Christ was giving his disciples instructions on how they should behave and pray. At one point, he said: “In praying, do not babble like the pagans, who think that they will be heard because of their many words. Do not be like them.” And he proceeded to give them the Lord’s prayer, the epitome of how our prayer should be. (cfr. Mt 6,7-15)
In it, special mention is made about forgiveness. “Forgive us our sins and we forgive those who sin against us.” Somehow we are made to realize that we have to be forgiving of everyone, because God himself is merciful to all of us. As a psalm would put it, “His anger lasts only a moment, but his favor lasts a lifetime.” (30,5)
As if to underscore the importance of this point, Christ reiterated: “For if you will forgive men their offences, your heavenly Father will forgive you also your offences. But if you will not forgive men, neither will your Father forgive you your offences.” (Mt 6,14-15) It’s clear therefore that we can only be forgiven if we also forgive others.
We have to be clear that his injunction is meant for everyone, and not only for a few whom we may consider to be religiously inclined. That’s why when asked how many times we should forgive, he said not only seven times, but seventy times seven, meaning always.
To top it all, Christ allowed himself to die on the cross as a way to forgive all of our sins, and to convert our sins through his resurrection as a way to our own redemption. What he did for us he also expects, nay, commands that we also do for everybody else.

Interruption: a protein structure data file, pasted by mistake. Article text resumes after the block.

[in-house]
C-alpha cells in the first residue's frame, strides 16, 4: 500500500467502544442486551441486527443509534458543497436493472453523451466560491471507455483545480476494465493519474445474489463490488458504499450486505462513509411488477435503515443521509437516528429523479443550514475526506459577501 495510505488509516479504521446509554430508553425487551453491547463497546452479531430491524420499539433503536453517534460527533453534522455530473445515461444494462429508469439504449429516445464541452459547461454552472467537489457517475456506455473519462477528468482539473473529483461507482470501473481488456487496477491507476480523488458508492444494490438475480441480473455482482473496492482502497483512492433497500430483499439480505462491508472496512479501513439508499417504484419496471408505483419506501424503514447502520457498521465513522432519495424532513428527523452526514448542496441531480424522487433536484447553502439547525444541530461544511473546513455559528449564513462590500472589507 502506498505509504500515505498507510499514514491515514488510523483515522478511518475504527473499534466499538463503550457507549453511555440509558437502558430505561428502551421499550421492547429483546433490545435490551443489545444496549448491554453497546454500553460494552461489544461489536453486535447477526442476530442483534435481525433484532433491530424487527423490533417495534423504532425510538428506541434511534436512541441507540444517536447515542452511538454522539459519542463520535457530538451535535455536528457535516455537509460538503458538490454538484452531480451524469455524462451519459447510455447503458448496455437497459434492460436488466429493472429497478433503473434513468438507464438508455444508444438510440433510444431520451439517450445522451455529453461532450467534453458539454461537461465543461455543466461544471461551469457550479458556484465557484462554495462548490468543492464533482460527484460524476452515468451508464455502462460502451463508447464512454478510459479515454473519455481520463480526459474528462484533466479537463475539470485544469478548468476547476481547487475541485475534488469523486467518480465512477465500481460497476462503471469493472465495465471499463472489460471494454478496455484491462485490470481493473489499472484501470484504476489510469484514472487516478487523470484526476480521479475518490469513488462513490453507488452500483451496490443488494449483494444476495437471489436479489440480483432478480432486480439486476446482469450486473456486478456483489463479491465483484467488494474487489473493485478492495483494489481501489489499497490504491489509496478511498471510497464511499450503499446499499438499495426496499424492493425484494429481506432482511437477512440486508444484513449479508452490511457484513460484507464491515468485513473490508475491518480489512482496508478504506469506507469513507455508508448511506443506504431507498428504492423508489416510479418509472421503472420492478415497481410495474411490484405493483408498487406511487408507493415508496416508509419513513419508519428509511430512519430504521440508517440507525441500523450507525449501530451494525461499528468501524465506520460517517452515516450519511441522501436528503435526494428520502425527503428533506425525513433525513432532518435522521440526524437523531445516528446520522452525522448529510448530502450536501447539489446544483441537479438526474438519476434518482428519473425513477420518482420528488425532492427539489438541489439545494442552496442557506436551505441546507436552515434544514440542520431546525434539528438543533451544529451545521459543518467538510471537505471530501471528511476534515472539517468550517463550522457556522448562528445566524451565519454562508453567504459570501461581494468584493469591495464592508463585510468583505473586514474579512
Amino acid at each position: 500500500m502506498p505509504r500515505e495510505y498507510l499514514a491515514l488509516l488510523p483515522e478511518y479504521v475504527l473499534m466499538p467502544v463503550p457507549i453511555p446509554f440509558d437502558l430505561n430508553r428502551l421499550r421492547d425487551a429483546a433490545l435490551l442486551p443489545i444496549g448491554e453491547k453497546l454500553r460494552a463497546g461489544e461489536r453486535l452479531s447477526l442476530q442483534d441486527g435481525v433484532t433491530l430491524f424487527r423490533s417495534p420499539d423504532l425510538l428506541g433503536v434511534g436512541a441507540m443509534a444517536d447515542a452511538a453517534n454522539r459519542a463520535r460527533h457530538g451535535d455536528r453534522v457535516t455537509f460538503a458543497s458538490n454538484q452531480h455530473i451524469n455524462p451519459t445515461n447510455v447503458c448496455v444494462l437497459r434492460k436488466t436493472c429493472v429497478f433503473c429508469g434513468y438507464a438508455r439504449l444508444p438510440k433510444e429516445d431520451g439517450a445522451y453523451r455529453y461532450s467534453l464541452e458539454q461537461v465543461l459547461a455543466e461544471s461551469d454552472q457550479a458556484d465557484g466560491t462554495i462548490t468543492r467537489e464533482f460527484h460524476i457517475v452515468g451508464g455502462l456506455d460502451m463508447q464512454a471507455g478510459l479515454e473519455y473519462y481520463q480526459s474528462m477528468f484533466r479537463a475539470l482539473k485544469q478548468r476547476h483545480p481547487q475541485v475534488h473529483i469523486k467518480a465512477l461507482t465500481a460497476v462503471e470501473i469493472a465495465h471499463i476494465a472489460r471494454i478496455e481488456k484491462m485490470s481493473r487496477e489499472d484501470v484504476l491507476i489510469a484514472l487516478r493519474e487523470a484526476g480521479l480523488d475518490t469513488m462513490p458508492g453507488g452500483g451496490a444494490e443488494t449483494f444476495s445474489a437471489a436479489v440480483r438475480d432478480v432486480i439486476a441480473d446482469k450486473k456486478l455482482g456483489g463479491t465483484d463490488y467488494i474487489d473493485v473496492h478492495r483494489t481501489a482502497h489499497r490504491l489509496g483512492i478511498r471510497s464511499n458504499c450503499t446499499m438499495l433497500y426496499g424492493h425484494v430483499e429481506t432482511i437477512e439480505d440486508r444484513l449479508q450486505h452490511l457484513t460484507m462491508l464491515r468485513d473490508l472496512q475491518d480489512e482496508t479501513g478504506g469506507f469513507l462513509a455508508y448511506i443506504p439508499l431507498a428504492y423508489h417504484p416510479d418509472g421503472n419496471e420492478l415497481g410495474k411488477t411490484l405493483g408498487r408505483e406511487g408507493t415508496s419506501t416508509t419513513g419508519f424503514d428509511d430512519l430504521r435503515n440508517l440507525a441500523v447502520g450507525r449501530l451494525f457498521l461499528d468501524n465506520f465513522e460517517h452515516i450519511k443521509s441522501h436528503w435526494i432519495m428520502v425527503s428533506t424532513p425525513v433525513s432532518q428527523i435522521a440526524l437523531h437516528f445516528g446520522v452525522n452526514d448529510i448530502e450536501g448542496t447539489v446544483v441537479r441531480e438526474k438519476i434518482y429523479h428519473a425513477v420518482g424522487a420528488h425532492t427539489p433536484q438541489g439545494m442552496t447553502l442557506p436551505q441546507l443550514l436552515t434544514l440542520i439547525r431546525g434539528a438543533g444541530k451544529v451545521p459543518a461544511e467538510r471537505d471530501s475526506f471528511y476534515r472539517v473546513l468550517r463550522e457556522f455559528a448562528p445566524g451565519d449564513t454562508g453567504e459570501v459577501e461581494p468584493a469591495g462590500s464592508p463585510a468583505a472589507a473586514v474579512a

That’s because true love, which is the very essence of God and which is also meant for us, being his image and likeness, has mercy at its core. Mercy is a love that is willing to bear all the sins of men. It is offered gratuitously. It takes the initiative. It does not wait to be asked.
The awareness of this truth should help us to develop the attitude to forgive one another as quickly as possible, since that is the only way we can be forgiven. When we find it hard to forgive others, it is a clear sign that we are full of ourselves, are self-righteous, proud and vain.
We have to continually check on our attitude towards others because today’s dominant culture is filled precisely by the viruses of self-righteousness, that feeling that we are superior to others, etc. We have to do constant battle against that culture.
That’s why we need to douse immediately any flame of pride and egoism that can come to us anytime. We have to learn to understand others, to accept them as they are, warts and all, while praying and doing whatever we can to help them. It’s not for us to judge their motives which will always be a mystery to us.
In fact, as St. Paul once said, we have to consider others as always better than us. Only peace and harmony can result with such attitude. The abuses that can arise will soon be overcome if we are consistent with this attitude.
We should not fall into the trap of putting justice and mercy in conflict. Both have to go together. Their distinction does not mean they are opposed to each other. Any appearance of conflict is only apparent.
But obviously the way to blend them together is to follow the example of Christ, and not just to rely on our own lights, no matter how brilliant these lights may appear. We can always forgive, and forgive from the heart, even if the requirements of justice still have to be met.*